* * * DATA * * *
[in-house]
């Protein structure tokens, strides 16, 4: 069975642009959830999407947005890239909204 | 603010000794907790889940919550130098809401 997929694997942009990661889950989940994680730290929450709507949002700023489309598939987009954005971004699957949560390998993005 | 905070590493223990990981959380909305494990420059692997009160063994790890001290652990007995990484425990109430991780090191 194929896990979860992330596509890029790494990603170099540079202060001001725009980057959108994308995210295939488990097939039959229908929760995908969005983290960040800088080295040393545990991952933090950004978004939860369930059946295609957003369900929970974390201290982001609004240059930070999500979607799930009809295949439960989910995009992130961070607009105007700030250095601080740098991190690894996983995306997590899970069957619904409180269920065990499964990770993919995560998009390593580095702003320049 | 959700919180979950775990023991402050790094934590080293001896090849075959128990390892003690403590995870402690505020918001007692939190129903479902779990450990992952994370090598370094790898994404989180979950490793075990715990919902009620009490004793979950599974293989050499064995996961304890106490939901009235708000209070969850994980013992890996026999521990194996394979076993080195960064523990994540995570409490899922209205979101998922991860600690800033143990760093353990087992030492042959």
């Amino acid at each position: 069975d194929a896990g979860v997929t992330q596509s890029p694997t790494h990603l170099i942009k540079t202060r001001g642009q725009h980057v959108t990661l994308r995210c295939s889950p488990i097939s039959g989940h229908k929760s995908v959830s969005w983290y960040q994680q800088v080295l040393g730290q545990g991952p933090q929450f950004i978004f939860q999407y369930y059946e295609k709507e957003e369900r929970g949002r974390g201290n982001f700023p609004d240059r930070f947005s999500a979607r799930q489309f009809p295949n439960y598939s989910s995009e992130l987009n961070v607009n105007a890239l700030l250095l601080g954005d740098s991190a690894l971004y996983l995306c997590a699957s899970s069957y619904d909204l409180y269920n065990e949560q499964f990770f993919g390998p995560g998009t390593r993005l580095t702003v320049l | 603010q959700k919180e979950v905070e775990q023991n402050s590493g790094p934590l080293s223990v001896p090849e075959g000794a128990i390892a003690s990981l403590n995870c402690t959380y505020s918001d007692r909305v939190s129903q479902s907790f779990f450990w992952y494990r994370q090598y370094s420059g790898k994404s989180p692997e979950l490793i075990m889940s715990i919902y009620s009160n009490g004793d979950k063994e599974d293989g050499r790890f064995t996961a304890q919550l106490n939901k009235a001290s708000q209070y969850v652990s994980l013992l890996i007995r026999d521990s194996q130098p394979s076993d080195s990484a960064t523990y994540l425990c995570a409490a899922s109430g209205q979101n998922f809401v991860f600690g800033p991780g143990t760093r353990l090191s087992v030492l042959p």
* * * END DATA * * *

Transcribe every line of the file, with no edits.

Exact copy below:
[in-house]
């Protein structure tokens, strides 16, 4: 069975642009959830999407947005890239909204 | 603010000794907790889940919550130098809401 997929694997942009990661889950989940994680730290929450709507949002700023489309598939987009954005971004699957949560390998993005 | 905070590493223990990981959380909305494990420059692997009160063994790890001290652990007995990484425990109430991780090191 194929896990979860992330596509890029790494990603170099540079202060001001725009980057959108994308995210295939488990097939039959229908929760995908969005983290960040800088080295040393545990991952933090950004978004939860369930059946295609957003369900929970974390201290982001609004240059930070999500979607799930009809295949439960989910995009992130961070607009105007700030250095601080740098991190690894996983995306997590899970069957619904409180269920065990499964990770993919995560998009390593580095702003320049 | 959700919180979950775990023991402050790094934590080293001896090849075959128990390892003690403590995870402690505020918001007692939190129903479902779990450990992952994370090598370094790898994404989180979950490793075990715990919902009620009490004793979950599974293989050499064995996961304890106490939901009235708000209070969850994980013992890996026999521990194996394979076993080195960064523990994540995570409490899922209205979101998922991860600690800033143990760093353990087992030492042959």
């Amino acid at each position: 069975d194929a896990g979860v997929t992330q596509s890029p694997t790494h990603l170099i942009k540079t202060r001001g642009q725009h980057v959108t990661l994308r995210c295939s889950p488990i097939s039959g989940h229908k929760s995908v959830s969005w983290y960040q994680q800088v080295l040393g730290q545990g991952p933090q929450f950004i978004f939860q999407y369930y059946e295609k709507e957003e369900r929970g949002r974390g201290n982001f700023p609004d240059r930070f947005s999500a979607r799930q489309f009809p295949n439960y598939s989910s995009e992130l987009n961070v607009n105007a890239l700030l250095l601080g954005d740098s991190a690894l971004y996983l995306c997590a699957s899970s069957y619904d909204l409180y269920n065990e949560q499964f990770f993919g390998p995560g998009t390593r993005l580095t702003v320049l | 603010q959700k919180e979950v905070e775990q023991n402050s590493g790094p934590l080293s223990v001896p090849e075959g000794a128990i390892a003690s990981l403590n995870c402690t959380y505020s918001d007692r909305v939190s129903q479902s907790f779990f450990w992952y494990r994370q090598y370094s420059g790898k994404s989180p692997e979950l490793i075990m889940s715990i919902y009620s009160n009490g004793d979950k063994e599974d293989g050499r790890f064995t996961a304890q919550l106490n939901k009235a001290s708000q209070y969850v652990s994980l013992l890996i007995r026999d521990s194996q130098p394979s076993d080195s990484a960064t523990y994540l425990c995570a409490a899922s109430g209205q979101n998922f809401v991860f600690g800033p991780g143990t760093r353990l090191s087992v030492l042959p």